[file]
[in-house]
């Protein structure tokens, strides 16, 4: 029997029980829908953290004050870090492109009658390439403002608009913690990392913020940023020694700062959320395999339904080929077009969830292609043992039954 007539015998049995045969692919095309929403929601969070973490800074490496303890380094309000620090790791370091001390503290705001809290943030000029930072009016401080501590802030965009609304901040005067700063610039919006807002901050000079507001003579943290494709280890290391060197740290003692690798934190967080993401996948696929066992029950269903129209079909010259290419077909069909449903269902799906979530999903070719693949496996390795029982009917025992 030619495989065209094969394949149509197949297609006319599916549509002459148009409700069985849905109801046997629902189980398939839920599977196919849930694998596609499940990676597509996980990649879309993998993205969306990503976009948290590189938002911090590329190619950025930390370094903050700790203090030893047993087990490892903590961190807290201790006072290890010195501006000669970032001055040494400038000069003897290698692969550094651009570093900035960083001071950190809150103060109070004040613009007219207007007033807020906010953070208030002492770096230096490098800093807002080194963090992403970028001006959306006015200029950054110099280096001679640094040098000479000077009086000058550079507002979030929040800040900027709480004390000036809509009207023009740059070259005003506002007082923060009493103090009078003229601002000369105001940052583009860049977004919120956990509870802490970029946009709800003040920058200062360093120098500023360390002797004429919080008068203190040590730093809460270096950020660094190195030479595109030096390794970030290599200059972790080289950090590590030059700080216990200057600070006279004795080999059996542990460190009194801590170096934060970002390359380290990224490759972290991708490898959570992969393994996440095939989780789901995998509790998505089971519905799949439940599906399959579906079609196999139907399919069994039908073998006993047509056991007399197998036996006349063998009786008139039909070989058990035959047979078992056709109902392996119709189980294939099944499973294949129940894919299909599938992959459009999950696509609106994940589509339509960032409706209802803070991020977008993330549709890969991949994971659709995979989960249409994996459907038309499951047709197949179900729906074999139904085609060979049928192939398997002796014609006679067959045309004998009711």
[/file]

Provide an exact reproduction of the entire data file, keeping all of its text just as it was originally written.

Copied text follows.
[in-house]
């Protein structure tokens, strides 16, 4: 029997029980829908953290004050870090492109009658390439403002608009913690990392913020940023020694700062959320395999339904080929077009969830292609043992039954 007539015998049995045969692919095309929403929601969070973490800074490496303890380094309000620090790791370091001390503290705001809290943030000029930072009016401080501590802030965009609304901040005067700063610039919006807002901050000079507001003579943290494709280890290391060197740290003692690798934190967080993401996948696929066992029950269903129209079909010259290419077909069909449903269902799906979530999903070719693949496996390795029982009917025992 030619495989065209094969394949149509197949297609006319599916549509002459148009409700069985849905109801046997629902189980398939839920599977196919849930694998596609499940990676597509996980990649879309993998993205969306990503976009948290590189938002911090590329190619950025930390370094903050700790203090030893047993087990490892903590961190807290201790006072290890010195501006000669970032001055040494400038000069003897290698692969550094651009570093900035960083001071950190809150103060109070004040613009007219207007007033807020906010953070208030002492770096230096490098800093807002080194963090992403970028001006959306006015200029950054110099280096001679640094040098000479000077009086000058550079507002979030929040800040900027709480004390000036809509009207023009740059070259005003506002007082923060009493103090009078003229601002000369105001940052583009860049977004919120956990509870802490970029946009709800003040920058200062360093120098500023360390002797004429919080008068203190040590730093809460270096950020660094190195030479595109030096390794970030290599200059972790080289950090590590030059700080216990200057600070006279004795080999059996542990460190009194801590170096934060970002390359380290990224490759972290991708490898959570992969393994996440095939989780789901995998509790998505089971519905799949439940599906399959579906079609196999139907399919069994039908073998006993047509056991007399197998036996006349063998009786008139039909070989058990035959047979078992056709109902392996119709189980294939099944499973294949129940894919299909599938992959459009999950696509609106994940589509339509960032409706209802803070991020977008993330549709890969991949994971659709995979989960249409994996459907038309499951047709197949179900729906074999139904085609060979049928192939398997002796014609006679067959045309004998009711």